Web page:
When the series shifted to Miami, the Heat dominated the first half and it looked like they’d score an easy win. But, the Dirk Nowitzki, Jason Terry, Josh Howard trio (before NBA trios were popular) had other plans, and closed the game out, going up 13 in the final minutes of the game. With five fouls on him, Dwyane Wade pulled off an improbable performance, where he rescued the Heat, Gary Payton hit the go-ahead, and Wade intercepted an overtime-causing Hail Mary that would’ve led to a Dallas overtime win.
Momentum shifted and Dwyane Wade had the most-memorable NBA Finals performance, until LeBron James led his Miami Heat against the San Antonio Spurs. But, in 2006, Wade was being hailed as the second coming of Michael Jordan, but it was the beginning of the end. For starters, the Bulls beat them by 44 on opening night, where they got their rings, and then they struggled against Allen Iverson’s falling apart Sixers, among other weak teams.
Ultimately, the Heat had the worst title defense in NBA history, losing in a sweep to the Bulls in the first season where the league regulated playoff seedings to ensure the top two teams met no sooner than the Conference Finals. It was good for the game, to prevent another 2006 Dallas/Denver situation (look it up), but horrible for the Heat. If they hadn’t faced the Bulls, no question, the Heat would have faced a Nets team they could easily beat and a Cavs team they would have beaten, likely a classic Wade vs. LeBron series fans were robbed of, due to Wade and LeBron, before facing a beatable Pistons team, leading into a sweep in the Finals against San Antonio.
But, the 44-38 season, plus the sweep, was only the middle of the beginning of the end. In early 2007, Wade separated his shoulder and injured his knee, something that hobbled the Heat, despite their strong play without him in the lineup. The next season, Wade had to sit out and the Heat lost James Posey, a returned Eddie Jones, and other core members, replacing them with Ricky Davis, which sports pundits initially thought could compete with Boston’s new trio of Kevin Garnett, Paul Pierce, and Ray Allen, LOL.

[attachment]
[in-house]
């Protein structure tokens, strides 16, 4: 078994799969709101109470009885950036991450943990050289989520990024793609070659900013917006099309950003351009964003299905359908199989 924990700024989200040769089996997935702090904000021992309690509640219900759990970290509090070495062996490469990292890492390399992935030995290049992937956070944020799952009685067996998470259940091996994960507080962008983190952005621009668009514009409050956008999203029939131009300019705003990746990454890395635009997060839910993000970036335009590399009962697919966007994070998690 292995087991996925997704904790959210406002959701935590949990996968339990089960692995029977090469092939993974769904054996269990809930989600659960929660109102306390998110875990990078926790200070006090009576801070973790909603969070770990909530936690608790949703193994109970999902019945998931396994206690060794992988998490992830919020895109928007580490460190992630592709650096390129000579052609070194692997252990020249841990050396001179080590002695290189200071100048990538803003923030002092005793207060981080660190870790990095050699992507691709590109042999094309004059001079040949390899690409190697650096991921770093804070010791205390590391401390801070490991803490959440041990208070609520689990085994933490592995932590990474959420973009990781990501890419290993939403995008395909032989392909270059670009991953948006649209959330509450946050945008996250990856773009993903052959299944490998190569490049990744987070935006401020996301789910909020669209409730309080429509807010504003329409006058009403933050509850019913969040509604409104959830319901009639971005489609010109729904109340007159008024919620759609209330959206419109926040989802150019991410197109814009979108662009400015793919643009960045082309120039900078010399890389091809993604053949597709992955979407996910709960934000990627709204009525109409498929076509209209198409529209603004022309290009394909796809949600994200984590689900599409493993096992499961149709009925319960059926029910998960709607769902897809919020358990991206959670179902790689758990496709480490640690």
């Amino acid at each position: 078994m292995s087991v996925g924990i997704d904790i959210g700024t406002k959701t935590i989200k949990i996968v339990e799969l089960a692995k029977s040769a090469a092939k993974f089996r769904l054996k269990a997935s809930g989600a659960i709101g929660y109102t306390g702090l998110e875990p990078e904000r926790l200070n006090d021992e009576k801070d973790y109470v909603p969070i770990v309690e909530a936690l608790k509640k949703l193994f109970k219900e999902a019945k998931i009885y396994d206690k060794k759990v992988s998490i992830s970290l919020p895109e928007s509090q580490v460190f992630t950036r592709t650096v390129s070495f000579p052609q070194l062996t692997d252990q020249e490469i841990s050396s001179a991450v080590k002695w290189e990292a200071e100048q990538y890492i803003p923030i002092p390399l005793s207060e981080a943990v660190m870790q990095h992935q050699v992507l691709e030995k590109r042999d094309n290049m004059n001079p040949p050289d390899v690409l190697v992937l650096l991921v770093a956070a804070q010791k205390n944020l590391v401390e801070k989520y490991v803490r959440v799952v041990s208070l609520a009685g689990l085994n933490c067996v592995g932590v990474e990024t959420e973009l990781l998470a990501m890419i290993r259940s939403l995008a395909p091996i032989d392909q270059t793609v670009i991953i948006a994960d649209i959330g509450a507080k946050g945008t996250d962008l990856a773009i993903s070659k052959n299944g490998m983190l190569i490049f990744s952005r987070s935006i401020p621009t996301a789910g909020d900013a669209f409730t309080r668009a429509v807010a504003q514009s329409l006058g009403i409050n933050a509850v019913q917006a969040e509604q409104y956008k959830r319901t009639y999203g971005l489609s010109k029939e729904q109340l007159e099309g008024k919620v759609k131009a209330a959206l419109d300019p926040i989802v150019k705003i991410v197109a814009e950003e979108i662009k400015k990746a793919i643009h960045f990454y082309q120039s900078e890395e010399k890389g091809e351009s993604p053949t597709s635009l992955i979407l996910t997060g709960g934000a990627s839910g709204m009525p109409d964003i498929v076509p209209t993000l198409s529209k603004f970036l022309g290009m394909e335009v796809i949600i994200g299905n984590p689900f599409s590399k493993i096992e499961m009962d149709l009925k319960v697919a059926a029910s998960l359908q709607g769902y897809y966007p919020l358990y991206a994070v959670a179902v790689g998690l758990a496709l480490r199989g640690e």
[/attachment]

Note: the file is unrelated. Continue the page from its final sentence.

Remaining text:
Soon, Shaq was traded to the Suns, and Shawn Marion played for the Heat, and then Miami had a do-over overtime with the Hawks, which they lost. See, most people don’t remember any of that, because Wade barely played that season, Pat Riley barely coached, and the Heat rarely won. That’s the year they went 15-67 and everyone tuned out of their games, but shout out Udonis Haslem, he’s a real one for that season.
Anyway, Dwyane Wade took the season off to spend time working on himself for the 2008-2009 season. The Heat roster was depleted, but Dwyane Wade was superhuman, giving the Heat wins over the league-best 66-16 Cavs, led by MVP LeBron James, the defending-champion Boston Celtics, the San Antonio Spurs, in San Antonio, and the eventual Eastern Conference champions, Orlando Magic.